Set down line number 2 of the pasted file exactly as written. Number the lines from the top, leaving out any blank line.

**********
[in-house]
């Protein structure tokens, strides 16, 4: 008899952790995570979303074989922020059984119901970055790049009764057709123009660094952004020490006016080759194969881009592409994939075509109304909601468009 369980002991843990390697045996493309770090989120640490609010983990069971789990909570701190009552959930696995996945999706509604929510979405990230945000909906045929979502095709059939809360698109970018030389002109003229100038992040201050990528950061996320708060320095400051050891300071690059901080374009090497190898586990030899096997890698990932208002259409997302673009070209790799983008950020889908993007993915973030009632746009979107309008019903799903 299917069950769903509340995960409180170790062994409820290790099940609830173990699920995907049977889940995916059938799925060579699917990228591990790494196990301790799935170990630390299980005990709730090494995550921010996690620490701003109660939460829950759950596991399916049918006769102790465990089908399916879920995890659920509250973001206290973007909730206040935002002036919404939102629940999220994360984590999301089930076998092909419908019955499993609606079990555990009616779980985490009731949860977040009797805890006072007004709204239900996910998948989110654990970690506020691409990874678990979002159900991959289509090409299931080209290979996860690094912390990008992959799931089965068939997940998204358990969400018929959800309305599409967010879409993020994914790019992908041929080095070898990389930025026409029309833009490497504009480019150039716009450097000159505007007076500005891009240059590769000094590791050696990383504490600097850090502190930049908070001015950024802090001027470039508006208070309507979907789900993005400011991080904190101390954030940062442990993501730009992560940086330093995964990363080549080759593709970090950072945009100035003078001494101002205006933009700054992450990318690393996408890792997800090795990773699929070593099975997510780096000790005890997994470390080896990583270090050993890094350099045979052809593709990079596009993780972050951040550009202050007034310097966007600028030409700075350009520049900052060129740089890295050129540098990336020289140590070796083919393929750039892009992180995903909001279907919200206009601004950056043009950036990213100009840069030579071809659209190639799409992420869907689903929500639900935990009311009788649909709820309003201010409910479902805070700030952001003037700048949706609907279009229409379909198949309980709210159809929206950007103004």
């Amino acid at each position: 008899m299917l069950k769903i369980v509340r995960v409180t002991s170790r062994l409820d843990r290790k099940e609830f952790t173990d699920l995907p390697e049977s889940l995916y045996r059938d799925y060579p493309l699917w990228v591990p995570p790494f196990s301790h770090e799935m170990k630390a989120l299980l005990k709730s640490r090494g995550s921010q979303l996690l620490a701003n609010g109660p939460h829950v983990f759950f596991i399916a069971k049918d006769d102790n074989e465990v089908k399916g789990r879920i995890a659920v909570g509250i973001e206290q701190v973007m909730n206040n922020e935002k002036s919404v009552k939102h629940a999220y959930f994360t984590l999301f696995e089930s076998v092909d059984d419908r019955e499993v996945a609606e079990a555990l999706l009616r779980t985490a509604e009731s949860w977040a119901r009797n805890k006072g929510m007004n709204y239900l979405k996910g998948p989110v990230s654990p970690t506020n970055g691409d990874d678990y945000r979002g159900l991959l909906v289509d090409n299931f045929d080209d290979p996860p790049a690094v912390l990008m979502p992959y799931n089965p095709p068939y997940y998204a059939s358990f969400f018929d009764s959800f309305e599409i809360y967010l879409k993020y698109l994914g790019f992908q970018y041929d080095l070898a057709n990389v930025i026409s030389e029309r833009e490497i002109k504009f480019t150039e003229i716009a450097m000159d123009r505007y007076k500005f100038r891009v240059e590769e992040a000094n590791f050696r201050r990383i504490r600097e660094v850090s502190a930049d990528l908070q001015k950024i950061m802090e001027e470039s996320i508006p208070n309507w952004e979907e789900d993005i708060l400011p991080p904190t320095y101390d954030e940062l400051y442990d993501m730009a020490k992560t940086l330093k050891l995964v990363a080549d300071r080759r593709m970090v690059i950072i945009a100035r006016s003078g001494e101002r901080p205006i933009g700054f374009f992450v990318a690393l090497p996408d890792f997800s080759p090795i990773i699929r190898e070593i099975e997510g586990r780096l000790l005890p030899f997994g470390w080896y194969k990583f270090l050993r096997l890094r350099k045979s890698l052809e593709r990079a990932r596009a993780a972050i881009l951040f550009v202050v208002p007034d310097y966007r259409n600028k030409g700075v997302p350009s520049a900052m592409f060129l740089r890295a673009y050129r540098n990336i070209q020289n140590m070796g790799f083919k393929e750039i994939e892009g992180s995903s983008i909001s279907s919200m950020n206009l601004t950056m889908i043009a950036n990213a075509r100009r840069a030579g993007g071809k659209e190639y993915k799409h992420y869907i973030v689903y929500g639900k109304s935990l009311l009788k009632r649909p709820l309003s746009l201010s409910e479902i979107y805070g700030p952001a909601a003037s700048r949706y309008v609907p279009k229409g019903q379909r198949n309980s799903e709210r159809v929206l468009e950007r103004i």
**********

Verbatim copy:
């Protein structure tokens, strides 16, 4: 008899952790995570979303074989922020059984119901970055790049009764057709123009660094952004020490006016080759194969881009592409994939075509109304909601468009 369980002991843990390697045996493309770090989120640490609010983990069971789990909570701190009552959930696995996945999706509604929510979405990230945000909906045929979502095709059939809360698109970018030389002109003229100038992040201050990528950061996320708060320095400051050891300071690059901080374009090497190898586990030899096997890698990932208002259409997302673009070209790799983008950020889908993007993915973030009632746009979107309008019903799903 299917069950769903509340995960409180170790062994409820290790099940609830173990699920995907049977889940995916059938799925060579699917990228591990790494196990301790799935170990630390299980005990709730090494995550921010996690620490701003109660939460829950759950596991399916049918006769102790465990089908399916879920995890659920509250973001206290973007909730206040935002002036919404939102629940999220994360984590999301089930076998092909419908019955499993609606079990555990009616779980985490009731949860977040009797805890006072007004709204239900996910998948989110654990970690506020691409990874678990979002159900991959289509090409299931080209290979996860690094912390990008992959799931089965068939997940998204358990969400018929959800309305599409967010879409993020994914790019992908041929080095070898990389930025026409029309833009490497504009480019150039716009450097000159505007007076500005891009240059590769000094590791050696990383504490600097850090502190930049908070001015950024802090001027470039508006208070309507979907789900993005400011991080904190101390954030940062442990993501730009992560940086330093995964990363080549080759593709970090950072945009100035003078001494101002205006933009700054992450990318690393996408890792997800090795990773699929070593099975997510780096000790005890997994470390080896990583270090050993890094350099045979052809593709990079596009993780972050951040550009202050007034310097966007600028030409700075350009520049900052060129740089890295050129540098990336020289140590070796083919393929750039892009992180995903909001279907919200206009601004950056043009950036990213100009840069030579071809659209190639799409992420869907689903929500639900935990009311009788649909709820309003201010409910479902805070700030952001003037700048949706609907279009229409379909198949309980709210159809929206950007103004």